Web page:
“Patrick wanted to locate the walk-in at the very back, but I insisted it be placed in the middle of the restaurant, next to the cookline,” Henry says.

Kitchen At A Glance

The Relish cooking area, comprising only about 300 sq. ft., is tight-tight-tight. Its 10-ft. hood covers a pair of fryers, a two-burner hotplate, a rotary toaster and a 48-in.-wide griddle with refrigerated base. Opposite the cookline sits a 60-in.-long sandwich prep table. The POS is on one end, along with storage for take-out packaging and an undercounter, backbar refrigerator.

“The cookline is kind of like a cockpit—it’s small, but everything’s right within reach,” Henry says. “We keep proteins in refrigerated drawers under the griddle. The freezer is next to fryers so cooks have easy access to fries and more. On the sandwich prep table, toppings and garnishes are held in 1/9-size hot or cold pans rather than inside a reach-in where they’d be hard to get to.”

Design efficiency is such that during slow times, the cookline and the POS can be operated by two people, or even one person.

Relish cooking equipment is all standard issue—no bells or whistles need apply (for now). “I’ve found that simpler is better with cooking equipment,” Henry says. “The fewer moving parts, the longer it lasts and the easier it is to train people to use it.”

Creating the right air balance between hood and make-up air proved tricky in the long, narrow space.

“In wider, more open spaces, you don’t have to deal as much with airflow issues between the hood and the rest of the restaurant,” Sohy says. To compensate for the conditioned air that was being pulled out by the hood, a mini-split heat pump (a ductless conditioning unit) was fitted into the wall above the seating area. The unit, an ideal choice for smaller spaces, provides heat in winter and cool air in summer.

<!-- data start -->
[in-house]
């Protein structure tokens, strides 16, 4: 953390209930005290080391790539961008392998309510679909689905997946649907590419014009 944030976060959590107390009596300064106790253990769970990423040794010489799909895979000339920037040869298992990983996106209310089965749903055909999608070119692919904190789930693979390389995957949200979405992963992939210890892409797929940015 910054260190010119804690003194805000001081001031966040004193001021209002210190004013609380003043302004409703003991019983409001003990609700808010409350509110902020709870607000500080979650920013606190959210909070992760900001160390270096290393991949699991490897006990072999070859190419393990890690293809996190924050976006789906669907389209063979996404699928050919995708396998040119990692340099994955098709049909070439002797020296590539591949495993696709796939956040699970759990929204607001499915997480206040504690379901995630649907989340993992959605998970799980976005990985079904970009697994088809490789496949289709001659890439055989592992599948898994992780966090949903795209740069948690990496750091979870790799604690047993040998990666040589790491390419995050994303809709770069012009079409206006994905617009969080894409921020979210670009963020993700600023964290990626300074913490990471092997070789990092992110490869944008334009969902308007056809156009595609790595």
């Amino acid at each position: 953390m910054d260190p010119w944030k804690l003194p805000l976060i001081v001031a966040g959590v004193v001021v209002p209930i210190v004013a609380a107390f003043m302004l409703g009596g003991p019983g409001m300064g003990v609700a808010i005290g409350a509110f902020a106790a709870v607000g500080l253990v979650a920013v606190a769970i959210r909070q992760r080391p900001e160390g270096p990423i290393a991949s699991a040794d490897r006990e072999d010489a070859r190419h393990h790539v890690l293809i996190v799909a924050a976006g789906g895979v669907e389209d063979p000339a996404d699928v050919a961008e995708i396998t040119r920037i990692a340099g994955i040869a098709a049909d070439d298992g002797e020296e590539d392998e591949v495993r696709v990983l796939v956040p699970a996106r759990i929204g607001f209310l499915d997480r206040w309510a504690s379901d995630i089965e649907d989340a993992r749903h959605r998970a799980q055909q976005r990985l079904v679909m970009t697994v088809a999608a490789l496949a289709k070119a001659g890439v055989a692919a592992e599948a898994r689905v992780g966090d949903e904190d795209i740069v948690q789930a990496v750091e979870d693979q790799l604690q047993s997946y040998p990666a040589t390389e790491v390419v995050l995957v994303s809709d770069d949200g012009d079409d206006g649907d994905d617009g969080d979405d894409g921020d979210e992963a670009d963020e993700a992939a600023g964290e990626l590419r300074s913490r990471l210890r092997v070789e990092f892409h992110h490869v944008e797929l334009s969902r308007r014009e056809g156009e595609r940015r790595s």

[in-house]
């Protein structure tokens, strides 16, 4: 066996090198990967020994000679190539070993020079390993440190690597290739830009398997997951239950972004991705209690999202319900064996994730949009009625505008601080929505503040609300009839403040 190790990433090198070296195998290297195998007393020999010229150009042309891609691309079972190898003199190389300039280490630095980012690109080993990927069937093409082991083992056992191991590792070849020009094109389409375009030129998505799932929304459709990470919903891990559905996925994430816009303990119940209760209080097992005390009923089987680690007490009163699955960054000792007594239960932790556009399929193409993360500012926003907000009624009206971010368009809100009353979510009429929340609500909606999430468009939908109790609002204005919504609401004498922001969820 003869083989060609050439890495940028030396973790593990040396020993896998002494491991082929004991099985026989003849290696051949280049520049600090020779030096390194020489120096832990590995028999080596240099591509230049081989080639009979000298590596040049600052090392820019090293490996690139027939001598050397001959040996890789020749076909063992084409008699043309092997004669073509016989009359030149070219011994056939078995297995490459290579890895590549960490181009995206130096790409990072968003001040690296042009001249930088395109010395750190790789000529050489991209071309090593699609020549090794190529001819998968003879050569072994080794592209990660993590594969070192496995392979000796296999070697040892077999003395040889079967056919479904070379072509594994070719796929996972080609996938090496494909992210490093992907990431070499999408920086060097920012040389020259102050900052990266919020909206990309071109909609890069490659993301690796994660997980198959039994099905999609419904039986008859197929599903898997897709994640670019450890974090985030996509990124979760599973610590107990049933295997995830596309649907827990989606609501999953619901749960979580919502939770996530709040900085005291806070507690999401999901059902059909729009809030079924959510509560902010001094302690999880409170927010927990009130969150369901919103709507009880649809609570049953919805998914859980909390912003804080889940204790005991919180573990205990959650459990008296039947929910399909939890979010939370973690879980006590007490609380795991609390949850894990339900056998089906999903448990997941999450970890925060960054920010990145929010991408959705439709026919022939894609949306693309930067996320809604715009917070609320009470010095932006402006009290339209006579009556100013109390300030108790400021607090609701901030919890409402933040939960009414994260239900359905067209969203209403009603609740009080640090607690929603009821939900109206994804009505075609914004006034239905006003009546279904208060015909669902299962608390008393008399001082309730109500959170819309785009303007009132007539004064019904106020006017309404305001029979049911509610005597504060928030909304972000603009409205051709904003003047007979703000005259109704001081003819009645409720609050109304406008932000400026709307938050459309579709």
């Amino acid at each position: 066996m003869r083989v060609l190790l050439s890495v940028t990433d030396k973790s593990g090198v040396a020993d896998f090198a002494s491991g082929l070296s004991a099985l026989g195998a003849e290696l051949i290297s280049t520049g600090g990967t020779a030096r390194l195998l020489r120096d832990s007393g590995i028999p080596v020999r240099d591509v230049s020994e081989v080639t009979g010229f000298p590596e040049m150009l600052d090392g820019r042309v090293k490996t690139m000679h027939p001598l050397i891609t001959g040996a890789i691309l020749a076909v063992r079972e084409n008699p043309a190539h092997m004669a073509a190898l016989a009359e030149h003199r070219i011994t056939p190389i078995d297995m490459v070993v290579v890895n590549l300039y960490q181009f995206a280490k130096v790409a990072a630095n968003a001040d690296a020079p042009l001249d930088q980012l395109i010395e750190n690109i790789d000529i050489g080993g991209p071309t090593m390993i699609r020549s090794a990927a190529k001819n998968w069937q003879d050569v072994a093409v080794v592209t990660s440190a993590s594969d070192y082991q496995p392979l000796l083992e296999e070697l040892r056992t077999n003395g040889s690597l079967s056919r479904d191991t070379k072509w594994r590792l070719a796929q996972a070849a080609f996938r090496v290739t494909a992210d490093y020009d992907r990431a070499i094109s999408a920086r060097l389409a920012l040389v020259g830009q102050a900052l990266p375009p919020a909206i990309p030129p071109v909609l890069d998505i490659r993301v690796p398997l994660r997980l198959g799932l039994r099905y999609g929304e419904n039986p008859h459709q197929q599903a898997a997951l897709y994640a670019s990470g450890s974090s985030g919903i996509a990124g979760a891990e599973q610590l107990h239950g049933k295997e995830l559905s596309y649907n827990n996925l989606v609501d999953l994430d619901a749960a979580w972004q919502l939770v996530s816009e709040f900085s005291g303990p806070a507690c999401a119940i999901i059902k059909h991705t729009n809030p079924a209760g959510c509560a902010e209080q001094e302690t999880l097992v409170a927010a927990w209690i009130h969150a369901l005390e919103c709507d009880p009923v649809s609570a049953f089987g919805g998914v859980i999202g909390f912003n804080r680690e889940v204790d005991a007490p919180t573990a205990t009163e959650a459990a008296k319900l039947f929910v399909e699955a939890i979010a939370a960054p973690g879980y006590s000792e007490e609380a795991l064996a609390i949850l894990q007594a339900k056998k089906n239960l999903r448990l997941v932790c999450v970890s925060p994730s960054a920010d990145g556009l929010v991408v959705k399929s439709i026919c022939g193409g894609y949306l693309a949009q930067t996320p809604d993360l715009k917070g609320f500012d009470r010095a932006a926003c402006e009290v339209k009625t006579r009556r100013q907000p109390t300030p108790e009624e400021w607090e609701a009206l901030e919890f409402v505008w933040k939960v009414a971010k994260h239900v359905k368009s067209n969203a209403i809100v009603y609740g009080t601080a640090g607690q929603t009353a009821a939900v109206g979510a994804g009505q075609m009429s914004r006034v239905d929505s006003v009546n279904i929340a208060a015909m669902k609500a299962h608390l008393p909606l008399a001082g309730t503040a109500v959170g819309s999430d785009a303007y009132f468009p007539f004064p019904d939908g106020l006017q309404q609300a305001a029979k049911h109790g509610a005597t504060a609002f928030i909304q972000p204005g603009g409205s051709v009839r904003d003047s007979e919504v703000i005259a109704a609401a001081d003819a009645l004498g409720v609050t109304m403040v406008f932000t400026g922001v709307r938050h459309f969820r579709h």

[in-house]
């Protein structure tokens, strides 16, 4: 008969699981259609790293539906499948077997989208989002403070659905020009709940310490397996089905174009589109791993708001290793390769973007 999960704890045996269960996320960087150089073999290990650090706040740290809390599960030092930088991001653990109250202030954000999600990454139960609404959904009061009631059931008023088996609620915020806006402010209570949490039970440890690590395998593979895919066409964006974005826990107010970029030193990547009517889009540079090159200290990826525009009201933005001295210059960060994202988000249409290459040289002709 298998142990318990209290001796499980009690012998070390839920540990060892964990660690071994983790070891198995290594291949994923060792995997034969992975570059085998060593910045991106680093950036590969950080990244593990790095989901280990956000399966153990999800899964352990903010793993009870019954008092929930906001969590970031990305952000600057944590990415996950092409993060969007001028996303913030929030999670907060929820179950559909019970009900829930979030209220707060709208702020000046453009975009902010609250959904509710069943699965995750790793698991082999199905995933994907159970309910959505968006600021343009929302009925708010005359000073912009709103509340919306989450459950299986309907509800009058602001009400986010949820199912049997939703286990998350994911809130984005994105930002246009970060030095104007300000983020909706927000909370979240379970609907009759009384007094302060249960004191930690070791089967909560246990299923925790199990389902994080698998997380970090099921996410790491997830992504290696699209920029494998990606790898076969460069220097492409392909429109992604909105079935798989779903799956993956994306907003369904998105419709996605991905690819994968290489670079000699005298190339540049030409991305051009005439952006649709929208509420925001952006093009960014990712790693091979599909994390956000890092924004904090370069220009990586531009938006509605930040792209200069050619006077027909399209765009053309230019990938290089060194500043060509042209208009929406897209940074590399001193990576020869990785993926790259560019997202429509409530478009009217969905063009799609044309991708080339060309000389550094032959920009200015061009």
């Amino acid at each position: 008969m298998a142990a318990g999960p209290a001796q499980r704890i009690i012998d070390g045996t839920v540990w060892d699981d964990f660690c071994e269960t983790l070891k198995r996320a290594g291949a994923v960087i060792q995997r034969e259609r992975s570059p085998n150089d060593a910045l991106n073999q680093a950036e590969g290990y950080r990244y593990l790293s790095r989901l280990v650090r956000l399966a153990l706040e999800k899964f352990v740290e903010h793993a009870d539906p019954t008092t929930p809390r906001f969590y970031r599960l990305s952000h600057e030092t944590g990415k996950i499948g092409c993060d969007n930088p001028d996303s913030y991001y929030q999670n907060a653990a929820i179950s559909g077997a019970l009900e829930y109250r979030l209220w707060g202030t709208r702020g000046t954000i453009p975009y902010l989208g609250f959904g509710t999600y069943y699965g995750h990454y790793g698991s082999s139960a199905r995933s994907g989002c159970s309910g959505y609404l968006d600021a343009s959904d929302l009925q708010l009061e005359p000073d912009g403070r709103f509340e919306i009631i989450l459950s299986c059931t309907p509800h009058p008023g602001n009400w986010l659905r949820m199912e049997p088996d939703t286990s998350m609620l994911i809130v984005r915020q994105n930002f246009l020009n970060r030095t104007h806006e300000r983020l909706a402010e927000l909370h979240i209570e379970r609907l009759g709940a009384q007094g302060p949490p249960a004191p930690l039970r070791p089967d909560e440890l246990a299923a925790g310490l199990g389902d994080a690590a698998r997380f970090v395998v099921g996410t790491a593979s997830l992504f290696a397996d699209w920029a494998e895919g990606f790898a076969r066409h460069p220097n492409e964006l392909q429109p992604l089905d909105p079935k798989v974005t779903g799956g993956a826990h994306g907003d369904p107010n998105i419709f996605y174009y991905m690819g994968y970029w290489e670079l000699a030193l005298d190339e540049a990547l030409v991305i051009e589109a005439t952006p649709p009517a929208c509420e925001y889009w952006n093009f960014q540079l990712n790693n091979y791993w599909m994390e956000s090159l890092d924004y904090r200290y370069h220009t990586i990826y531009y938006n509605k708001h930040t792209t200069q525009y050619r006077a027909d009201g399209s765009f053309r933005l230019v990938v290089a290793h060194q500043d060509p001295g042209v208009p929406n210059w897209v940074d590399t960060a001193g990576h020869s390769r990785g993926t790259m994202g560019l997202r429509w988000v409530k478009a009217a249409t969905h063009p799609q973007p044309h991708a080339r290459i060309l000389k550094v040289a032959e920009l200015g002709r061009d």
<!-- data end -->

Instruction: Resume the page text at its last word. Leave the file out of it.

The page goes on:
The food prep/warewashing area was tucked in behind the walk-in. The 100-sq.-ft. space holds two prep tables and is equipped with a floor mixer, a slicer and a reach-in freezer. The crew does clean-up in a 3-compartment sink. Drying and storage sit on racks along the wall.

“There’s only about three feet of clearance,” Henry says. “You’ve got to be skinny to work back there!”

Relish The Day

A typical Relish day begins with food prep work from 8 a.m. to 11 a.m. The restaurant opens for business at 11:30 a.m. and closes at 9 p.m.

Relish restaurant operations can be handled by two cooks and one person manning the POS system. On busy weekends, a fourth person will sometimes join the cookline.

“It’s a comfortable line to work,” Henry says. “There’s no crossover, no need for people to go behind each other—there’s no room, either, for that matter,” he quips. “They stay at their stations.”